Union negotiators for dockworkers on the U.S. East and Gulf Coasts and negotiators for port operators and maritime shippers have reached a tentative labor pact that will avert a potentially devastating economic blow to the U.S. economic recovery.
Federal mediator George Cohen said late Friday that both sides, the International Longshoremen's Association, AFL-CIO (ILA), and the U.S. Maritime Alliance, agreed on terms of a “master contract,” an umbrella agreement that governs labor relations in all 15 major ports from Maine to Texas. These ports handle about 35 percent of U.S. imports.
It was further agreed that there will be no work stoppage as negotiators hammer out local agreements, pacts specific to each port.
The news comes as a huge relief to U.S. retailers who have worried that a strike by the International Longshoremen's Association, AFL-CIO, which represents about 14,500 workers, would cost more than $1 billion per day.
Negotiators were operating under a Wednesday deadline to avoid what would have been the first longshoremen's strike in 35 years.
"I am extremely pleased to announce that the parties have reached a tentative agreement for a comprehensive successor Master Agreement,” Cohen said. “The tentative agreement is subject to the ratification procedures of both parties and, as well, to agreements being achieved in a number of local union negotiations. Those local negotiations are ongoing and will continue without interruption to any port operation.”
A strike would have hit the New York-New Jersey area particularly hard. About 3,250 longshoremen load and unload boats on ports in the area. Port activity directly supports nearly 200,000 jobs in the New York area alone. A one-week dockworkers strike would cost the region an esimated $110 million in economic output and $136 millino in personal income. Even without sympathy strikes by dockworkers in other ports, a New York area job action would have cost the U.S. $1 billion to $2 billion per day in economic activity.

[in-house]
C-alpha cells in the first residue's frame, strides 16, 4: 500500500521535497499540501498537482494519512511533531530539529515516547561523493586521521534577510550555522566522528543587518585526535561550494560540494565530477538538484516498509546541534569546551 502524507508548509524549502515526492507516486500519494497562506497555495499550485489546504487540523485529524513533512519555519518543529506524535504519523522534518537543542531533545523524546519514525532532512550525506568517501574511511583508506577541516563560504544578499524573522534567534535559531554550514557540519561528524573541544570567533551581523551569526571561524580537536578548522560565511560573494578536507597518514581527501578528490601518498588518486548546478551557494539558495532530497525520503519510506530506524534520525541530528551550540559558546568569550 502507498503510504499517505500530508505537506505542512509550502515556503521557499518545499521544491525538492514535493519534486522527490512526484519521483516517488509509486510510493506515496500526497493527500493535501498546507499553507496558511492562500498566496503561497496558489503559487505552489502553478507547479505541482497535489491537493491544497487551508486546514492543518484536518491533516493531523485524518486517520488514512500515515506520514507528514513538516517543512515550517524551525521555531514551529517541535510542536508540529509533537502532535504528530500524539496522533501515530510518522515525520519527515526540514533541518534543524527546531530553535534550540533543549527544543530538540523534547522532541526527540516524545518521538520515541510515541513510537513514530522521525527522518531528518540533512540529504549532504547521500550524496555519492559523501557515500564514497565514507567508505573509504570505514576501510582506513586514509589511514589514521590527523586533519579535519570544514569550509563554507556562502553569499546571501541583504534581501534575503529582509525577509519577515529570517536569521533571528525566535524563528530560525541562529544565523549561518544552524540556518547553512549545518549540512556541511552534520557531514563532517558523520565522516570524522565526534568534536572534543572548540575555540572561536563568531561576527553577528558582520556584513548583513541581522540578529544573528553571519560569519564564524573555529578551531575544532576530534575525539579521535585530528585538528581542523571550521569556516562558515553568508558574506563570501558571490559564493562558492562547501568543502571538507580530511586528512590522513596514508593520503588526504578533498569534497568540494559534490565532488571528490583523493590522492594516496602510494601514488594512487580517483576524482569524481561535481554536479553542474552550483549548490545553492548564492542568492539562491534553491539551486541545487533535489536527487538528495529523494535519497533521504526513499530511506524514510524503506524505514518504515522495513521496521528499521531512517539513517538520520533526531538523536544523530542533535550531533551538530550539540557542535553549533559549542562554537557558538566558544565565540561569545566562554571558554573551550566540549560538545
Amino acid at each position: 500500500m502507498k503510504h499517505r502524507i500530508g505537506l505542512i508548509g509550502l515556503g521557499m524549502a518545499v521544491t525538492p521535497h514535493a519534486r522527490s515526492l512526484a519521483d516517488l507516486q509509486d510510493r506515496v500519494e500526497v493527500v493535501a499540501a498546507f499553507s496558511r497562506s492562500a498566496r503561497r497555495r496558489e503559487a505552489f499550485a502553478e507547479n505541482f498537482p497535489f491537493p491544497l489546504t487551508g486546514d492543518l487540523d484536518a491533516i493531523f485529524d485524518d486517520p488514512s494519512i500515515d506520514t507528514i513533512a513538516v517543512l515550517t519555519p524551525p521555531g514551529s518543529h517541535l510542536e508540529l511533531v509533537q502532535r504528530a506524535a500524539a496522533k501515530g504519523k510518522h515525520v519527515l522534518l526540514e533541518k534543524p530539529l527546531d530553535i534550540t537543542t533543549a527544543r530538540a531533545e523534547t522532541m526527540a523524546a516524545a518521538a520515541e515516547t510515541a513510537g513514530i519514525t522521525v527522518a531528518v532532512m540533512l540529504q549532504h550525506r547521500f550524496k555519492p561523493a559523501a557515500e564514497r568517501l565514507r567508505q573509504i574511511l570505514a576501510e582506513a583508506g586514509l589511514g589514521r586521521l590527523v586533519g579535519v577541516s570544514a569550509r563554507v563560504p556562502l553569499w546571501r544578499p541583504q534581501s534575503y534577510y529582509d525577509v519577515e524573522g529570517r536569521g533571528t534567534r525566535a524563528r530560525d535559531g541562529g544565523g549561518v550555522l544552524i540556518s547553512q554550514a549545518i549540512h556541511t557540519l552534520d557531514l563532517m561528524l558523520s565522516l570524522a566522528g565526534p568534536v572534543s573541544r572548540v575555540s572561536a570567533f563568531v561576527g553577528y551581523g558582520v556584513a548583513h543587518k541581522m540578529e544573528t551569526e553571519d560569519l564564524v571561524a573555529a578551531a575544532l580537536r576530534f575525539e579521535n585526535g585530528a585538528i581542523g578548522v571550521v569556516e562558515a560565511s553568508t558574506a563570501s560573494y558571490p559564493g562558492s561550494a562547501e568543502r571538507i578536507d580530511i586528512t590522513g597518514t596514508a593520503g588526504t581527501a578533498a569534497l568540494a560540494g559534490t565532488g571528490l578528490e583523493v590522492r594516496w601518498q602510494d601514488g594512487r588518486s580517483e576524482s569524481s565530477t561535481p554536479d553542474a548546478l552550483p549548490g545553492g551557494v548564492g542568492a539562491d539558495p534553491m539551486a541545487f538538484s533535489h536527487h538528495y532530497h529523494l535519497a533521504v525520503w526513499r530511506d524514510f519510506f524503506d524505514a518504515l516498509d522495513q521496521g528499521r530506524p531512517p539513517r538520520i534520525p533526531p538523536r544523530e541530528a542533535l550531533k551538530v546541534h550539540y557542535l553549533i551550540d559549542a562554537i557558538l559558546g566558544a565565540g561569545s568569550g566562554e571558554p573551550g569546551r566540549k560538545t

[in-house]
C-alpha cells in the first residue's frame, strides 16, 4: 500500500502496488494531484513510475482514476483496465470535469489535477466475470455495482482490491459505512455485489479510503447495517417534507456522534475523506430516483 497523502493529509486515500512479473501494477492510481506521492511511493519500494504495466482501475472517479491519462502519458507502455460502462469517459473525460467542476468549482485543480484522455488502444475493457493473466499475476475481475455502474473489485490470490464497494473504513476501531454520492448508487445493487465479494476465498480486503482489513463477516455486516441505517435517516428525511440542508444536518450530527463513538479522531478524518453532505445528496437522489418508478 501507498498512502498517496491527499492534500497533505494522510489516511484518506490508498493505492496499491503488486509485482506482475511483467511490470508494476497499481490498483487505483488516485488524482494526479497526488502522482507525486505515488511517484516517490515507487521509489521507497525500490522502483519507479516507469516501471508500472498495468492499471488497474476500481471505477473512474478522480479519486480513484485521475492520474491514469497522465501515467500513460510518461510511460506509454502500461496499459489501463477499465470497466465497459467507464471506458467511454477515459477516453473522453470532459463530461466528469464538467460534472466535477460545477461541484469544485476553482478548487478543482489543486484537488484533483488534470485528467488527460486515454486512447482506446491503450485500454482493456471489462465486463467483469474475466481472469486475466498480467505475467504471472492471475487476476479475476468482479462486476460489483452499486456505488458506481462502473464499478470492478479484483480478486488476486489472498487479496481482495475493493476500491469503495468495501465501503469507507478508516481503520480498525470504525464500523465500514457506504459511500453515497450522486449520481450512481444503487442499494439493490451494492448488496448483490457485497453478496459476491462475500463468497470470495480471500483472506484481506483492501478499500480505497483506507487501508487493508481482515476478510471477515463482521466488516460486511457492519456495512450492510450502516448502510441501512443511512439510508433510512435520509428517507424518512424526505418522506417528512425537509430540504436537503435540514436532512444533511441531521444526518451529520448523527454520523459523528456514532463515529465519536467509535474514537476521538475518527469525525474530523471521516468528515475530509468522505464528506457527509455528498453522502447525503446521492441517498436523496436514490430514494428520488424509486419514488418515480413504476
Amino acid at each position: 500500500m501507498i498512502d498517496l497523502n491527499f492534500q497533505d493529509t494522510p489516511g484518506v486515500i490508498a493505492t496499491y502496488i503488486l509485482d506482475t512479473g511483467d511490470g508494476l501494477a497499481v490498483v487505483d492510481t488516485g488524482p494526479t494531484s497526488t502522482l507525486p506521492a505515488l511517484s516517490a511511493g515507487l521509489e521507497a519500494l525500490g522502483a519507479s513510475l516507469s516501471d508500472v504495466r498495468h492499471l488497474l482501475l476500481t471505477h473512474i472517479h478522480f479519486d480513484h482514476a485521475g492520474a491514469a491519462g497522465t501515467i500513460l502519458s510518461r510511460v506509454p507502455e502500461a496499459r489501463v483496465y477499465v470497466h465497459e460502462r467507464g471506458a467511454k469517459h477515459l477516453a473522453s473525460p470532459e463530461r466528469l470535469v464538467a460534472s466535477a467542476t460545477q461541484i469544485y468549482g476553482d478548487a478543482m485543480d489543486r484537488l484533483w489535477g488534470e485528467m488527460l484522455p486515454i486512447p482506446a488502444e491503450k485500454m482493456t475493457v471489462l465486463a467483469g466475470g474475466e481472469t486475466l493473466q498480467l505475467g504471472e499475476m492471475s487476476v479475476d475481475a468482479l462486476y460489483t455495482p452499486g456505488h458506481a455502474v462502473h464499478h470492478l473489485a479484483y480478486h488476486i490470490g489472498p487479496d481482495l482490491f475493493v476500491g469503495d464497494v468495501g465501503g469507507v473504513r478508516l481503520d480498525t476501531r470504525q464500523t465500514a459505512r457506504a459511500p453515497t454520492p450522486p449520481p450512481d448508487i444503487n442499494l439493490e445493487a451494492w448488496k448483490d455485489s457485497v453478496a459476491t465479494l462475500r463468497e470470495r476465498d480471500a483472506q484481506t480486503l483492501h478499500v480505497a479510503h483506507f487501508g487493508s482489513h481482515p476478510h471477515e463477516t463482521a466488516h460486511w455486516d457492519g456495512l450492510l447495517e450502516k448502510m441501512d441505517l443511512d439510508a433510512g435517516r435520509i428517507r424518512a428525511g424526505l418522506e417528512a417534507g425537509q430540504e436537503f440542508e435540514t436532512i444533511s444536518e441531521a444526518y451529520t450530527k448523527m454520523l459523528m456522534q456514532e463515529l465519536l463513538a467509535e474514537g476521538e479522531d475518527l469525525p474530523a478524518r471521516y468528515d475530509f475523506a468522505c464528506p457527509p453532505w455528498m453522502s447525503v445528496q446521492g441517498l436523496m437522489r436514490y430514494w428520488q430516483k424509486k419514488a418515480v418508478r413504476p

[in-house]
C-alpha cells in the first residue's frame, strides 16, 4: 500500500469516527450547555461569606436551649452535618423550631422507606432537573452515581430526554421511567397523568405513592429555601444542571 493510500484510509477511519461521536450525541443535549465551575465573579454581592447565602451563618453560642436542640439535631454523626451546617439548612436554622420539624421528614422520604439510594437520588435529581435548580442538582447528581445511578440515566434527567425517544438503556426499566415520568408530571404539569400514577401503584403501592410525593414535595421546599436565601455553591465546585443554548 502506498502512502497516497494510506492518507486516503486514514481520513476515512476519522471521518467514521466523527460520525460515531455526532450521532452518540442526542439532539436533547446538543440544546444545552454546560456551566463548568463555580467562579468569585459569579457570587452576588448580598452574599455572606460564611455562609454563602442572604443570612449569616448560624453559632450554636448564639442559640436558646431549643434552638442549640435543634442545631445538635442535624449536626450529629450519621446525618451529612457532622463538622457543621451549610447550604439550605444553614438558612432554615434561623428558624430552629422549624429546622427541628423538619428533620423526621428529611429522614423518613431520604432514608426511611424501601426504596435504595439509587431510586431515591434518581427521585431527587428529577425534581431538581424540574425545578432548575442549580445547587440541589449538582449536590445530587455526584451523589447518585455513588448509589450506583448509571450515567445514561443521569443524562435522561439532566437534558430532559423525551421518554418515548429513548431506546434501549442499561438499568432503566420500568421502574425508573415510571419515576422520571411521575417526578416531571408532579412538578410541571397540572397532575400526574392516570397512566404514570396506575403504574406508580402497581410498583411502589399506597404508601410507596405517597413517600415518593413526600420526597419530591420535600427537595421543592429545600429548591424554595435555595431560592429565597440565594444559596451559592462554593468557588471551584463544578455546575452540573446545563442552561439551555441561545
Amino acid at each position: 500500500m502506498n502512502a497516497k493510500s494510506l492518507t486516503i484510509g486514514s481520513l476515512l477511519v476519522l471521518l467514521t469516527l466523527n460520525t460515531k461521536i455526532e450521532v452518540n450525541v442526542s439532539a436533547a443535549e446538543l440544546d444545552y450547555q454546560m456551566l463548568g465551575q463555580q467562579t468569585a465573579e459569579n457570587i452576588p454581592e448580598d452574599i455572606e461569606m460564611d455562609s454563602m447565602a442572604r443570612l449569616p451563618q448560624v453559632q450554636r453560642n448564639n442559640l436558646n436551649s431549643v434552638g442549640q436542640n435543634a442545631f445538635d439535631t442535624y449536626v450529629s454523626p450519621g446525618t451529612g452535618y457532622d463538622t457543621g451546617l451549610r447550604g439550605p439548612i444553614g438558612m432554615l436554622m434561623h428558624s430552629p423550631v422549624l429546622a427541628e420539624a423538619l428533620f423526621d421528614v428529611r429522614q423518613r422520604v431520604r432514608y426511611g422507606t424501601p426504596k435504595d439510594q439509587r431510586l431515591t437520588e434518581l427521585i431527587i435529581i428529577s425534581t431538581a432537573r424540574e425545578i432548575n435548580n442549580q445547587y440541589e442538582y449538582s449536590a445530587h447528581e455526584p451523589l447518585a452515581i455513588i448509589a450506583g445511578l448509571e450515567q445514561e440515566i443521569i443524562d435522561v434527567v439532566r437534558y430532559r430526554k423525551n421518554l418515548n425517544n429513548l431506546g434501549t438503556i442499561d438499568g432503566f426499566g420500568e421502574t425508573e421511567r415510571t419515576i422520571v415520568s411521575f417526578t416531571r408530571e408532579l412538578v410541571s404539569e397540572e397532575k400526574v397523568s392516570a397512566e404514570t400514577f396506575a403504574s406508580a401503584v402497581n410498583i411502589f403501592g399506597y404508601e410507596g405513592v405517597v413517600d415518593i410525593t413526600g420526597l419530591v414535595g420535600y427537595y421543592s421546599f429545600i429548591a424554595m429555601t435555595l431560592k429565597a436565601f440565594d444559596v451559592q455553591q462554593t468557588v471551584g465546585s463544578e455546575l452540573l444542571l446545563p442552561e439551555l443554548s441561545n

Moreover, a strike would have hammered the nation's fragile economic recovery because consumers, who constitute about 70 percent of the U.S. economy, would have to absorb the extra cost of goods as a result of higher transportation charges.
Besides the Port of New York and New Jersey, the ports involved in the contract negotiations are Hampton Roads, Va., Houston, Savannah, Ga., Boston, Delaware River, Baltimore, Wilmington, N.C., Charleston, S.C., Jacksonville, Fla., Port Everglades, Fla., Miami, Tampa, Fla., Mobile, Ala., and New Orleans.
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